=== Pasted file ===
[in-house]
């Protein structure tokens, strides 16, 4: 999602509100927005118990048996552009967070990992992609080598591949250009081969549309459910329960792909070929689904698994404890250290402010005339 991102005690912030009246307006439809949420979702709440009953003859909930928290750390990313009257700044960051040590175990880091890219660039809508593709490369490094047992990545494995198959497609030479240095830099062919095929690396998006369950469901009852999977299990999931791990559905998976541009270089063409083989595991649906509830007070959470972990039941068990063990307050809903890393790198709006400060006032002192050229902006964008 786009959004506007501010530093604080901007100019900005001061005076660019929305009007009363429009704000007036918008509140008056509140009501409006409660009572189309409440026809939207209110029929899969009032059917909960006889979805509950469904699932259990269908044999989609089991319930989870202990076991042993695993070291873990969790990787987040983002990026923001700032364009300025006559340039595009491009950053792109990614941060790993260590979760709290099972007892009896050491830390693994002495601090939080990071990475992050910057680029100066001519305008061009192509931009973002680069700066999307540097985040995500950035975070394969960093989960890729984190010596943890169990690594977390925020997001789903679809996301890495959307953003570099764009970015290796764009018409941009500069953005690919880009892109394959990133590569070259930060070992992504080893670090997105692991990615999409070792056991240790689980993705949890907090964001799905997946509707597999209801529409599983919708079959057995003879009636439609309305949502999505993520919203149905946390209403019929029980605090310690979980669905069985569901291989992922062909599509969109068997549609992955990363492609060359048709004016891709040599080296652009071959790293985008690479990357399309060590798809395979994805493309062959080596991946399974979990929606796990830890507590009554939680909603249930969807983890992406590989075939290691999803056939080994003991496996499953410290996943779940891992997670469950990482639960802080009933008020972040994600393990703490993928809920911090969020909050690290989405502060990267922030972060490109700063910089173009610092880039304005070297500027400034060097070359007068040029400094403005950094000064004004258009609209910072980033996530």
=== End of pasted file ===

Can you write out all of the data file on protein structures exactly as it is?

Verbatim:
[in-house]
């Protein structure tokens, strides 16, 4: 999602509100927005118990048996552009967070990992992609080598591949250009081969549309459910329960792909070929689904698994404890250290402010005339 991102005690912030009246307006439809949420979702709440009953003859909930928290750390990313009257700044960051040590175990880091890219660039809508593709490369490094047992990545494995198959497609030479240095830099062919095929690396998006369950469901009852999977299990999931791990559905998976541009270089063409083989595991649906509830007070959470972990039941068990063990307050809903890393790198709006400060006032002192050229902006964008 786009959004506007501010530093604080901007100019900005001061005076660019929305009007009363429009704000007036918008509140008056509140009501409006409660009572189309409440026809939207209110029929899969009032059917909960006889979805509950469904699932259990269908044999989609089991319930989870202990076991042993695993070291873990969790990787987040983002990026923001700032364009300025006559340039595009491009950053792109990614941060790993260590979760709290099972007892009896050491830390693994002495601090939080990071990475992050910057680029100066001519305008061009192509931009973002680069700066999307540097985040995500950035975070394969960093989960890729984190010596943890169990690594977390925020997001789903679809996301890495959307953003570099764009970015290796764009018409941009500069953005690919880009892109394959990133590569070259930060070992992504080893670090997105692991990615999409070792056991240790689980993705949890907090964001799905997946509707597999209801529409599983919708079959057995003879009636439609309305949502999505993520919203149905946390209403019929029980605090310690979980669905069985569901291989992922062909599509969109068997549609992955990363492609060359048709004016891709040599080296652009071959790293985008690479990357399309060590798809395979994805493309062959080596991946399974979990929606796990830890507590009554939680909603249930969807983890992406590989075939290691999803056939080994003991496996499953410290996943779940891992997670469950990482639960802080009933008020972040994600393990703490993928809920911090969020909050690290989405502060990267922030972060490109700063910089173009610092880039304005070297500027400034060097070359007068040029400094403005950094000064004004258009609209910072980033996530």